Let’s face it. Lately the sun has gotten a bad rap. Many fear the sun’s rays and worry about skin cancer. But most of us live in the Desert by choice and 350+ days of sunshine has something to do with it. So can we enjoy the sun?
“I think the current message that all unprotected sun exposure is bad for you is too extreme,” states Michael Holick, M.D. director of the Vitamin D Research Lab at Boston University Medical Center. “The original message was that people should limit their sun exposure, not that they should avoid the sun entirely. I do believe that some unprotected exposure to the sun is important for health.”
“Nobody wants to get skin cancer, but we’ve gone from sun worship to sun dread,” states Dr. Robert S. Stern, chair of the Department of Dermatology at Harvard affiliated Beth Israel Deaconess Medical Center. He has coined the phrase “solar-phobes”: people so concerned about getting skin cancer that they stay inside or cover every bit of skin.
The marketing of ultra-blocking sunscreens and special sun-protective clothing plays into these fears. However, the same UVB wavelengths that these sunscreens are designed to block also do some good: They kick off the chemical and metabolic chain reaction that produces vitamin D and research now shows that many people have low vitamin D levels.[sup]1[/sup]
All agree that the sun’s radiation can help processes in the body work better, so let’s take a look at some of the positive benefits of the sun as determined by recent medical studies.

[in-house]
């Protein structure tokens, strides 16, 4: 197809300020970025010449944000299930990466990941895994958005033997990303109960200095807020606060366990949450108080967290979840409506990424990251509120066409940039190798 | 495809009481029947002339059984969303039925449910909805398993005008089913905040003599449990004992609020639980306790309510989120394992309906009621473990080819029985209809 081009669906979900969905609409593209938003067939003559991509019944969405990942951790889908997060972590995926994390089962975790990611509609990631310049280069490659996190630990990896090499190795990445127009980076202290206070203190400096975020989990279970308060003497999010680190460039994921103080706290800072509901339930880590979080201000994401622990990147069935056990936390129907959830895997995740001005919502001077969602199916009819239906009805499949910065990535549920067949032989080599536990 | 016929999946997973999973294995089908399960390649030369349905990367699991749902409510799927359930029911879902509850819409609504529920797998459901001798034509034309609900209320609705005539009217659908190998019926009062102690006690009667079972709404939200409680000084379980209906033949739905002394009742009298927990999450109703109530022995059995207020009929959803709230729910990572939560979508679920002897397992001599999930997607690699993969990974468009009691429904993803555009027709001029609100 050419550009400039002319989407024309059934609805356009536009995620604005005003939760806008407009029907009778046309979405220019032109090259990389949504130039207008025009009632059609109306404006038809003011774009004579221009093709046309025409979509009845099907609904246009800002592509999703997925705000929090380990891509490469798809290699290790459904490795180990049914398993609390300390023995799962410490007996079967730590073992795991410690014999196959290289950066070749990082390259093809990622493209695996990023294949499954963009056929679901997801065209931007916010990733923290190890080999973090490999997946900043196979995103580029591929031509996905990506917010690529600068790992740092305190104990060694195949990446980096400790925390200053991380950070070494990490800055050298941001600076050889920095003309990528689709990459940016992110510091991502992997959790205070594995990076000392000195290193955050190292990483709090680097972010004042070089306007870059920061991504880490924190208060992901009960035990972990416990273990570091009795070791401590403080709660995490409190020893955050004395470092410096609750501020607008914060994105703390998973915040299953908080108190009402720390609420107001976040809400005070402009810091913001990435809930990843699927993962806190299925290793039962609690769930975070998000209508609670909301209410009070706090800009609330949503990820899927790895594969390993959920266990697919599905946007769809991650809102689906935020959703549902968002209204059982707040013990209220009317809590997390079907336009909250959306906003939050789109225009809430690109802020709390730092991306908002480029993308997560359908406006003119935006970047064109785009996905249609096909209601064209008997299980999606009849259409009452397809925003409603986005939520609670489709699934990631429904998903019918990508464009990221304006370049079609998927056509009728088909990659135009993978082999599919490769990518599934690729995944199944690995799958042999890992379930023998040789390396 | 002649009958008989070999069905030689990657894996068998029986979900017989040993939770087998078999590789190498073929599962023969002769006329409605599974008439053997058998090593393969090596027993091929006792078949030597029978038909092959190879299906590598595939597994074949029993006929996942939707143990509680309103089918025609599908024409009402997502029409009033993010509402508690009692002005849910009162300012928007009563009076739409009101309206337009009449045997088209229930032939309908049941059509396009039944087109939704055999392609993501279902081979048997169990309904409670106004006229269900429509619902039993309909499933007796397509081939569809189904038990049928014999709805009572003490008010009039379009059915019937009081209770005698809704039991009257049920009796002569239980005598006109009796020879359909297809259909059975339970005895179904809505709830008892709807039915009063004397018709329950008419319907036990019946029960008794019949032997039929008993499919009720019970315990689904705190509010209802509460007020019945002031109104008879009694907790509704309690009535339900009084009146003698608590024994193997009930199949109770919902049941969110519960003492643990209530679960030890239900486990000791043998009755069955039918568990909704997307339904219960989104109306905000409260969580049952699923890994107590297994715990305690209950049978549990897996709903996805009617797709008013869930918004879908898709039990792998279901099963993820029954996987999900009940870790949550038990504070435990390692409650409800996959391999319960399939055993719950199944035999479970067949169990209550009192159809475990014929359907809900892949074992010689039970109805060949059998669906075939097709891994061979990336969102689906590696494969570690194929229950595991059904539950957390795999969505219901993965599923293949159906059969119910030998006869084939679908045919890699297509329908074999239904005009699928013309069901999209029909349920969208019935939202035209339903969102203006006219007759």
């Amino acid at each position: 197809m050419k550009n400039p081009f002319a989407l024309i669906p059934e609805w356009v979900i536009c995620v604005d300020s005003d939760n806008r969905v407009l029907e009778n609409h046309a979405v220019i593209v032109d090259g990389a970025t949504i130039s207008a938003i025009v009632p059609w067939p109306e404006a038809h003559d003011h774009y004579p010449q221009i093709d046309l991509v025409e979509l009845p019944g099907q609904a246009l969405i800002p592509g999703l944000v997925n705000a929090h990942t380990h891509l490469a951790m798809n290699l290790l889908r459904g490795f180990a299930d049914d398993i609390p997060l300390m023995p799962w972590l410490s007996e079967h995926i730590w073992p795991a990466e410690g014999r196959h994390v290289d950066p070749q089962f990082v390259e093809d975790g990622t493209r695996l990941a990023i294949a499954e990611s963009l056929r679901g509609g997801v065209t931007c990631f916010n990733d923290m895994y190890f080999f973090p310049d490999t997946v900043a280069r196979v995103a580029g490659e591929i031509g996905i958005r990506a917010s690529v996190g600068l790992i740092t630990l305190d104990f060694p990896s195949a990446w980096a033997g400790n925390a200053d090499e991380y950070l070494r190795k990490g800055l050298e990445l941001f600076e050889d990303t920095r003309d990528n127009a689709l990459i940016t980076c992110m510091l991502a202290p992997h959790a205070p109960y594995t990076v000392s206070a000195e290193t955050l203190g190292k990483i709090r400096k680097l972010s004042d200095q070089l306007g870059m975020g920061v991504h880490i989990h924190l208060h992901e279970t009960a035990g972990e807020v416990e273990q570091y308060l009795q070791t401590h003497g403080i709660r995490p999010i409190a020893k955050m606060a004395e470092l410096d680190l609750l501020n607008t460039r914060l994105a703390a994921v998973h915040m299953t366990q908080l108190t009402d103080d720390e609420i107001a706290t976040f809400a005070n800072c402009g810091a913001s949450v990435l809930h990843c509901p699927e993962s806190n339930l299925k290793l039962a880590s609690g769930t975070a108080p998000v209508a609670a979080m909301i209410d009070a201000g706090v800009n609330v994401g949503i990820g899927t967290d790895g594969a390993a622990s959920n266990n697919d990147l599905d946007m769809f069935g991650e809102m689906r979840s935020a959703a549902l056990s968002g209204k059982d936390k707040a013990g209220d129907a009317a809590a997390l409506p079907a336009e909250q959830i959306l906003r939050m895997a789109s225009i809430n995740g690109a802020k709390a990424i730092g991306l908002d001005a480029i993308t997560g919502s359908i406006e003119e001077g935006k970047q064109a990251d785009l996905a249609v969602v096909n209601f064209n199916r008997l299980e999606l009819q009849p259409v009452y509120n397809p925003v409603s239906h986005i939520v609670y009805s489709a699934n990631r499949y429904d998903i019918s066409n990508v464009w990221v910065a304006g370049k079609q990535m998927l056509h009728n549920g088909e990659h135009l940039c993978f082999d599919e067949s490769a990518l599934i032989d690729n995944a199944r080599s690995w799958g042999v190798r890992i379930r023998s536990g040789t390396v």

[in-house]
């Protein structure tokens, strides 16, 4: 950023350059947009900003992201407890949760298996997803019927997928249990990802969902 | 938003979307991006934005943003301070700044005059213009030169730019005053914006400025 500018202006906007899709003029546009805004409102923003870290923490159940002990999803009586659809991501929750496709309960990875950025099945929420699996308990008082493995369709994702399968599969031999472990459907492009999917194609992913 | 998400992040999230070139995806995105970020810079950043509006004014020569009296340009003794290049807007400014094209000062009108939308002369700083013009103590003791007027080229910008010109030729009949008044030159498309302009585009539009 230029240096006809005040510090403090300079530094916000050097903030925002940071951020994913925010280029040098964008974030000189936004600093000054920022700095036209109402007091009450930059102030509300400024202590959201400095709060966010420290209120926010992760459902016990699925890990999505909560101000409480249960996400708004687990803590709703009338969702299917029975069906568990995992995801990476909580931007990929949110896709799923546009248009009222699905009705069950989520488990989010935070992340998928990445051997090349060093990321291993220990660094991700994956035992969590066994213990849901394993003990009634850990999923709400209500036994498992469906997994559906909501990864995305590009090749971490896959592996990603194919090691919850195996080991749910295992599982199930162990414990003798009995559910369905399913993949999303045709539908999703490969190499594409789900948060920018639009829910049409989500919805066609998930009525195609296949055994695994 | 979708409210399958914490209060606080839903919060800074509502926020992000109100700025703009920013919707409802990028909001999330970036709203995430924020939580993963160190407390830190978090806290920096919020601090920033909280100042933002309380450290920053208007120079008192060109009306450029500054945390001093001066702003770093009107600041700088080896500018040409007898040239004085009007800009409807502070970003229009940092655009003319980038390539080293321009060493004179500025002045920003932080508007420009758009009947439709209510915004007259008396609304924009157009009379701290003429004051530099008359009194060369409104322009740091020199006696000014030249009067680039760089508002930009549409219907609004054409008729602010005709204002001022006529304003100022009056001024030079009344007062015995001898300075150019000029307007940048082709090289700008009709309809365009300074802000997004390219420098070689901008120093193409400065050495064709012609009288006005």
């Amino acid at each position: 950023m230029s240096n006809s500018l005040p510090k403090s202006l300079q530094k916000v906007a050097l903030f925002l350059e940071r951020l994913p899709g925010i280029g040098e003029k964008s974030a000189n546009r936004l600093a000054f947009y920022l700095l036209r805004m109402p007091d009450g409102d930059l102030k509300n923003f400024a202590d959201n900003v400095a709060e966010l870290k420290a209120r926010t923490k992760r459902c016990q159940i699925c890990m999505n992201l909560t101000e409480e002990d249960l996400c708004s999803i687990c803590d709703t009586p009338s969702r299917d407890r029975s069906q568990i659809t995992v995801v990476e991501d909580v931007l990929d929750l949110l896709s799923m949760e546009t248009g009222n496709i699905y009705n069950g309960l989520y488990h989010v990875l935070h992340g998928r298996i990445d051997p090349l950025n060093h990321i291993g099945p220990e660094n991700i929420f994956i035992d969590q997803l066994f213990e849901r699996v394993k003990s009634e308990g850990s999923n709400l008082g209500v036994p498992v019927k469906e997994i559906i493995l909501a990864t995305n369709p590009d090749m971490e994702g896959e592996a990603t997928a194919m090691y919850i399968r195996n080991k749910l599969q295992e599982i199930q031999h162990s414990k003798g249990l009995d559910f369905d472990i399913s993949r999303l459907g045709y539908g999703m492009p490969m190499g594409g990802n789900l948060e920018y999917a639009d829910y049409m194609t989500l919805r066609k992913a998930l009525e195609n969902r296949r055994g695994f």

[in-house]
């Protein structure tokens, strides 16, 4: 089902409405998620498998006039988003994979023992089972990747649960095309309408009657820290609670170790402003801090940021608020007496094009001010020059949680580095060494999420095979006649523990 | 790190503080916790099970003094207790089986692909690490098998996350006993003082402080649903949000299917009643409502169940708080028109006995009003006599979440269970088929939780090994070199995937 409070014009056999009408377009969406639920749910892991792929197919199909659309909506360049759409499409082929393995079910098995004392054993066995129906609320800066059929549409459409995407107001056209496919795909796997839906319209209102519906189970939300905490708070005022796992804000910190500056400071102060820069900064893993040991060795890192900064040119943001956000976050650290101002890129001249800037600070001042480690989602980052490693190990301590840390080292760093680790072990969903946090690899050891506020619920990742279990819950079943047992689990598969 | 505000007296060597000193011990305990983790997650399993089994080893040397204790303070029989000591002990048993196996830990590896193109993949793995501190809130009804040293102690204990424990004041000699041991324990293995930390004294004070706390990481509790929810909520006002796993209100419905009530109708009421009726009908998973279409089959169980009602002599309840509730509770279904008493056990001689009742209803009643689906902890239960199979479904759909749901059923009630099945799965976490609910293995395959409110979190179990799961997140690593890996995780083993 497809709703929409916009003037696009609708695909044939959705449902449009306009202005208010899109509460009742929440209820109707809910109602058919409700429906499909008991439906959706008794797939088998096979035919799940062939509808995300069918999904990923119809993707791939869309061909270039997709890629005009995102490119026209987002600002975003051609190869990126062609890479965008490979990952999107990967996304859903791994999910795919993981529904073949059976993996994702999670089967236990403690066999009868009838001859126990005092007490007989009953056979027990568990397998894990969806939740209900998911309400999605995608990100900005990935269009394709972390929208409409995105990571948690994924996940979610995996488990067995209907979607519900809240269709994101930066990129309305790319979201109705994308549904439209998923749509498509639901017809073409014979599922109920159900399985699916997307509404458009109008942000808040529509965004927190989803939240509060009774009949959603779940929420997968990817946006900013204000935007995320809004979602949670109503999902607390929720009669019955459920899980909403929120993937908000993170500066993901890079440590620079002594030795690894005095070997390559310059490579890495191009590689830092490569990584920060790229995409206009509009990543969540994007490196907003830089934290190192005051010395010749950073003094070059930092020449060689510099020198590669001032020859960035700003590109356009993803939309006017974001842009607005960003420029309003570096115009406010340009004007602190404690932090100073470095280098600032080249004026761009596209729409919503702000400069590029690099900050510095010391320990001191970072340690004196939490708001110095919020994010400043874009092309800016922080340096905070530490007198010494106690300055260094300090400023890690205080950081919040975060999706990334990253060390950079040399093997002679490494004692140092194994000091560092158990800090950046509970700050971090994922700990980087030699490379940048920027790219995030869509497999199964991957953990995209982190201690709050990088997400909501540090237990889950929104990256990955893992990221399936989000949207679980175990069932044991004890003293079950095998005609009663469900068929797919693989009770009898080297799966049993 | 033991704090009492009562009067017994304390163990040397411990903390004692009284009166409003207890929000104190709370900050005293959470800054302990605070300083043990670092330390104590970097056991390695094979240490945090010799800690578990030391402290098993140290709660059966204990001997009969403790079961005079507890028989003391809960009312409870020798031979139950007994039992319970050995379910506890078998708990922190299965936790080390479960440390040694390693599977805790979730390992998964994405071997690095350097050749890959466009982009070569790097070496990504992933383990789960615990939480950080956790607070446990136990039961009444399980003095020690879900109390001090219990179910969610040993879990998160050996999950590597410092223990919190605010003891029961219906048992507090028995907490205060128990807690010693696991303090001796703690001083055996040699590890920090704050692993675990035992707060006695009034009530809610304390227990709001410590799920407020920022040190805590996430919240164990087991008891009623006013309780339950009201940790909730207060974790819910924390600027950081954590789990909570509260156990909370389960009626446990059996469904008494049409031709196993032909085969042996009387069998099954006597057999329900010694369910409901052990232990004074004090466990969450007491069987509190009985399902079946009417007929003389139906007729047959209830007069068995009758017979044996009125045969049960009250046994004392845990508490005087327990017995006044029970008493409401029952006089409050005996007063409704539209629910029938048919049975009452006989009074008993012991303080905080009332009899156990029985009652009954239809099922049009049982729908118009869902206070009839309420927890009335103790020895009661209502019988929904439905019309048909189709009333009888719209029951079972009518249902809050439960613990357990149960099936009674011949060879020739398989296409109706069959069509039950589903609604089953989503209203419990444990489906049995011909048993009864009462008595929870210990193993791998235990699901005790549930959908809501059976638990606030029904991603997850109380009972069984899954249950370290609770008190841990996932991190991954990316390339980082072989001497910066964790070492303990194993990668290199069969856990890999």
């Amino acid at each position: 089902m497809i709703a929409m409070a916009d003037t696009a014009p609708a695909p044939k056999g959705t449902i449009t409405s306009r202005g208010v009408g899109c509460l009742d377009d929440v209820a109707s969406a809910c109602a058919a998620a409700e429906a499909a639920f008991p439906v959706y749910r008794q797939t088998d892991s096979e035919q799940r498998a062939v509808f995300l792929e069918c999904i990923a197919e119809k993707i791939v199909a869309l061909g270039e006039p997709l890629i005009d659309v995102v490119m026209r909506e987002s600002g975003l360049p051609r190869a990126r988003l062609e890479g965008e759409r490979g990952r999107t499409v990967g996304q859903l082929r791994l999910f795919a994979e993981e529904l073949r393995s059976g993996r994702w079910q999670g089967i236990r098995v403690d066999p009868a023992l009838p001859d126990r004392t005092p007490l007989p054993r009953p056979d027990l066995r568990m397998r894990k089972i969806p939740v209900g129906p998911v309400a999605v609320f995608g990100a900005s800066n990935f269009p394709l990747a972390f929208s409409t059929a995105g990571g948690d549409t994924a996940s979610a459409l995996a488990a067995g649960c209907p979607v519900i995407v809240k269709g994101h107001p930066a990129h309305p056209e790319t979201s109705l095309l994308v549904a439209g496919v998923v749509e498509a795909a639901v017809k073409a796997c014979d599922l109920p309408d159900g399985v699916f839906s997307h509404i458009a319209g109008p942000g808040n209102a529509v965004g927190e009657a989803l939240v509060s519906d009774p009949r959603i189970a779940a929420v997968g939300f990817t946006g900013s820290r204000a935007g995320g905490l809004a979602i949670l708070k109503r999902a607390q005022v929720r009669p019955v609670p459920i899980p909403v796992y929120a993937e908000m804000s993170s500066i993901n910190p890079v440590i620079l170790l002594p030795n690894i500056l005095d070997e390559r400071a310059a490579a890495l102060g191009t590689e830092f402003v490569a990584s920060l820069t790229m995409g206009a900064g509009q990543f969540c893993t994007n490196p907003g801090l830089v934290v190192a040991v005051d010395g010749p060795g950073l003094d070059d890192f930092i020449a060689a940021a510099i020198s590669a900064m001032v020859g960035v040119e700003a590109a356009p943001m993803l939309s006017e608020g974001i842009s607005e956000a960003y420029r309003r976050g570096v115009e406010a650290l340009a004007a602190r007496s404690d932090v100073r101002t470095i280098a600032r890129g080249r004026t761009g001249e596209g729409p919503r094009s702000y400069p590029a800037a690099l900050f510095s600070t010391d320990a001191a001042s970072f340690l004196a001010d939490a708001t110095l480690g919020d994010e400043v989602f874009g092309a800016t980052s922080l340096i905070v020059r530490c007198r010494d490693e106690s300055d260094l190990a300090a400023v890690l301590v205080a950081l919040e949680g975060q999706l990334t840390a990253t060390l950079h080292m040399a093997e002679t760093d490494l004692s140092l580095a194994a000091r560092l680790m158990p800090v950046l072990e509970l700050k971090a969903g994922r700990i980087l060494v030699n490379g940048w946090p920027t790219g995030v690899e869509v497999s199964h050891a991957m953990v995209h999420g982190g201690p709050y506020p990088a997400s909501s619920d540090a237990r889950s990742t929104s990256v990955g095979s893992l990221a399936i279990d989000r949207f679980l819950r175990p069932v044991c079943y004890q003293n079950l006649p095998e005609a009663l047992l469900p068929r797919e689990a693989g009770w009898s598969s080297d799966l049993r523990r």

Boost the immune system: Vitamin D is essential to and can boost your immune system helping to fight off disease more effectively.[sup]2[/sup]
Lower cholesterol: Cholesterol is converted into Vitamin D by sunlight, therefore avoiding the sun will likewise undermine our ability to synthesize vitamin D.[sup]3[/sup]
Boost metabolism: Sensible sun exposure can help increase metabolism, increasing the rate at which you burn calories aiding in weight loss and fitness.[sup]4[/sup]
Enhanced kidney function: There is a high prevalence of vitamin D deficiency in those with chronic kidney disease. The Kidneys remove waste from the body, so getting proper sun exposure can help decrease the toxicity in your bloodstream.[sup]6[/sup]
Stronger skeleton: Because of its role in helping the body to absorb calcium, getting sufficient sun exposure for the production of Vitamin D can help prevent bone disease resulting in less brittle bones.[sup]7[/sup]
Reduce stress: Taking some time to enjoy the sun can reduce stress aiding in better sleep and overall health.[sup]8[/sup]
Reduce anxiety: Serotonin, a neurotransmitter that is often lacking in people with anxiety and depression, is thought to be increased by Vitamin D, as possibly are other essential neurotransmitters such as Dopamine.[sup]8[/sup]
Fight Seasonal Affective Disorder (SAD): Snowbirds know this one! If you suffer from SAD during the winter, introduce more sunlight into your environment through open shades and windows.[sup]8[/sup]
Reduce the chance of multiple sclerosis: There are indications that Vitamin D can help ameliorate some of the symptoms associated with MS and even fight against its development. This theory is supported by the geographic distribution of MS, which is nearly zero in equatorial regions and increases dramatically with latitude in both hemispheres.[sup]9[/sup]
Reduce risk of rheumatoid arthritis: Women living in the northeastern US are more likely to develop rheumatoid arthritis (RA), suggesting a link between the autoimmune disease and vitamin D deficiency.[sup]10[/sup]